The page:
Just before we were served the delicious fonio, I asked Alimata what advice she would give to women who were starting out a project with LWR as she had done a few years ago. She said “Work hard, be patient and tell others about the work.”

More than just the project

It really dawned on me that the big difference in this village didn’t just come from the machines LWR purchased – this whole community now has the time and resources to overcome challenges that would have damaged the community before.

I also think about how there were representatives from more than 15 different villages with us in that classroom. While I was driving to this village, these determined women had been walking—or taking a donkey cart if they were lucky — incredible distances to be with us in this classroom and explain how this LWR project helped them change their lives. And it truly had! The village had organized and the membership in the greater farmers’ association was spreading, village by village.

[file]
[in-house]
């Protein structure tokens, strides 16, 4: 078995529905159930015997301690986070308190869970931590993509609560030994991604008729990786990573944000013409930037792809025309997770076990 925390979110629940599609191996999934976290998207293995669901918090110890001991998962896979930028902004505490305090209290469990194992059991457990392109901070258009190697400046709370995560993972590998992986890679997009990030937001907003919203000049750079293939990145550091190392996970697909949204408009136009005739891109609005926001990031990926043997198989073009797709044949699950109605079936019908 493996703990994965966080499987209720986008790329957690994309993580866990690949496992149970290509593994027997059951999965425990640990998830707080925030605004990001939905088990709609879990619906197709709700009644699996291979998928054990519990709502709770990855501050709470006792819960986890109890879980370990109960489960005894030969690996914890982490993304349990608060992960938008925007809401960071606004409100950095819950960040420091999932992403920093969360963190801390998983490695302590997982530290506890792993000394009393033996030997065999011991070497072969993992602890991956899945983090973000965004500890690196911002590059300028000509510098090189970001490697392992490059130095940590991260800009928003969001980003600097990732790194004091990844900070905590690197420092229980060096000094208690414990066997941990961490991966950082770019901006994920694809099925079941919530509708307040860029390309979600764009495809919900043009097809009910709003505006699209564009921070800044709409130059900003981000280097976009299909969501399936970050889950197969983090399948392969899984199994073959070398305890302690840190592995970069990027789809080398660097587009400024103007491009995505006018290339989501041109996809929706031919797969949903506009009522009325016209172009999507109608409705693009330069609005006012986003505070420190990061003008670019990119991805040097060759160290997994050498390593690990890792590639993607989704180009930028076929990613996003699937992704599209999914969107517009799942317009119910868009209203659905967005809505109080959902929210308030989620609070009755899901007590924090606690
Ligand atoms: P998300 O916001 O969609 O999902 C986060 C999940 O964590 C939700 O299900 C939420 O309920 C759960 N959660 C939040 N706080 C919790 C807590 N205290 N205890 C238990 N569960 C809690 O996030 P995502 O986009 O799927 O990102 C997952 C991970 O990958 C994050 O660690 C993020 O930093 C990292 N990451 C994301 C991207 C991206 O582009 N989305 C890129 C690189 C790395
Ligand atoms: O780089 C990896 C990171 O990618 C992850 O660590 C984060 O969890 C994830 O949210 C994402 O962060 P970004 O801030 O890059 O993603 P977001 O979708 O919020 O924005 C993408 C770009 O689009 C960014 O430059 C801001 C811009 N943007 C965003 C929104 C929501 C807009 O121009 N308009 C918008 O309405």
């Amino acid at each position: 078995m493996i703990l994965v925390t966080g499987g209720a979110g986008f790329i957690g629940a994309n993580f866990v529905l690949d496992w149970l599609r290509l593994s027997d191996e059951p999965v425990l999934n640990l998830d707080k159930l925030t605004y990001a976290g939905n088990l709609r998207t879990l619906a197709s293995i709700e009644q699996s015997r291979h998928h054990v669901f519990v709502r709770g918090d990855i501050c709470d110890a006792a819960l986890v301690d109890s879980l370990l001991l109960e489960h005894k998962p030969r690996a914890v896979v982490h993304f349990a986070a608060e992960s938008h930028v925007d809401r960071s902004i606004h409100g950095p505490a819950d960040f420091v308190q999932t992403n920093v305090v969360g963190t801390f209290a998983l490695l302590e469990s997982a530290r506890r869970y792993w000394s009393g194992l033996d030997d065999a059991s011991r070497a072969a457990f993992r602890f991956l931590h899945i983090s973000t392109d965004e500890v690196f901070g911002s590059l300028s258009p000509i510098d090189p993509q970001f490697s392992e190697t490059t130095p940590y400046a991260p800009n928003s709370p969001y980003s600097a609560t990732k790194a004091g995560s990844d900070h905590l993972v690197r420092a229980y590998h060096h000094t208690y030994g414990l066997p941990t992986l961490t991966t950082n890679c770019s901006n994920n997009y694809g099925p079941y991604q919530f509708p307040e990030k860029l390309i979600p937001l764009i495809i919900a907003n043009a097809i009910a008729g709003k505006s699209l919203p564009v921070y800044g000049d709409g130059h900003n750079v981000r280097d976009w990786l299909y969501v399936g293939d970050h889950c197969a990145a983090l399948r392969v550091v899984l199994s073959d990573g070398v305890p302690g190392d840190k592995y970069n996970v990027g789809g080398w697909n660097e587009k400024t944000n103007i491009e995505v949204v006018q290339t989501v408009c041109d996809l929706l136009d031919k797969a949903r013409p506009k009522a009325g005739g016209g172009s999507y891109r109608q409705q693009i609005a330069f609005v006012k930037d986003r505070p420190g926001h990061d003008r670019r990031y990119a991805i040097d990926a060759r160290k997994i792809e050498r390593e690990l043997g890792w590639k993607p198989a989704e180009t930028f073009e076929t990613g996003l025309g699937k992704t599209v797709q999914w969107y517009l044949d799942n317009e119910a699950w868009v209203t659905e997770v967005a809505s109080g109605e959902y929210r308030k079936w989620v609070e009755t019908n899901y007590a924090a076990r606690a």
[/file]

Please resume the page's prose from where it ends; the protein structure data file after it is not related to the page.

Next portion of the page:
It’s easy to get overwhelmed at the thought of ending poverty, injustice and human suffering. But this village taught me that starting small builds toward something greater. Your support sent LWR to work with one village, but that village spread the message to so many more.

After visiting these incredible women, I would like to say thank you. Your gifts – big and small – truly make a difference, and multiply!